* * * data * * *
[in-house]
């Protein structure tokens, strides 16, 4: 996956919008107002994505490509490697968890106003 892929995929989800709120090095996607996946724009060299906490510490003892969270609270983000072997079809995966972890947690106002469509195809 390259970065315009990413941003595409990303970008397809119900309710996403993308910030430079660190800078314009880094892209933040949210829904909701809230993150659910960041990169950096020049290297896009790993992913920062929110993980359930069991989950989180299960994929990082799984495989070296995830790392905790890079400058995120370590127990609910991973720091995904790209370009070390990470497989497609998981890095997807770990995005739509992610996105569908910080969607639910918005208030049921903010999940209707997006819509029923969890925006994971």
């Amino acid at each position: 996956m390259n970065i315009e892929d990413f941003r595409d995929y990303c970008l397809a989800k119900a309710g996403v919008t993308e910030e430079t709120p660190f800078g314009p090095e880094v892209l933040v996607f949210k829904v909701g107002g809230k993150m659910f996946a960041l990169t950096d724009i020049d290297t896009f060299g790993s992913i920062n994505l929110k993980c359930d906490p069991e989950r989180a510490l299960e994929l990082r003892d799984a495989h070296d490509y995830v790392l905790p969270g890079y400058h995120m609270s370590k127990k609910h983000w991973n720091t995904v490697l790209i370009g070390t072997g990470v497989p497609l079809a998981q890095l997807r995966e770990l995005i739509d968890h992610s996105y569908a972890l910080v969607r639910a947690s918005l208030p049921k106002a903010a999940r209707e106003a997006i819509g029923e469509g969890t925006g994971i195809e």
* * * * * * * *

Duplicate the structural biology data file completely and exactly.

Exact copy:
[in-house]
């Protein structure tokens, strides 16, 4: 996956919008107002994505490509490697968890106003 892929995929989800709120090095996607996946724009060299906490510490003892969270609270983000072997079809995966972890947690106002469509195809 390259970065315009990413941003595409990303970008397809119900309710996403993308910030430079660190800078314009880094892209933040949210829904909701809230993150659910960041990169950096020049290297896009790993992913920062929110993980359930069991989950989180299960994929990082799984495989070296995830790392905790890079400058995120370590127990609910991973720091995904790209370009070390990470497989497609998981890095997807770990995005739509992610996105569908910080969607639910918005208030049921903010999940209707997006819509029923969890925006994971």
């Amino acid at each position: 996956m390259n970065i315009e892929d990413f941003r595409d995929y990303c970008l397809a989800k119900a309710g996403v919008t993308e910030e430079t709120p660190f800078g314009p090095e880094v892209l933040v996607f949210k829904v909701g107002g809230k993150m659910f996946a960041l990169t950096d724009i020049d290297t896009f060299g790993s992913i920062n994505l929110k993980c359930d906490p069991e989950r989180a510490l299960e994929l990082r003892d799984a495989h070296d490509y995830v790392l905790p969270g890079y400058h995120m609270s370590k127990k609910h983000w991973n720091t995904v490697l790209i370009g070390t072997g990470v497989p497609l079809a998981q890095l997807r995966e770990l995005i739509d968890h992610s996105y569908a972890l910080v969607r639910a947690s918005l208030p049921k106002a903010a999940r209707e106003a997006i819509g029923e469509g969890t925006g994971i195809e």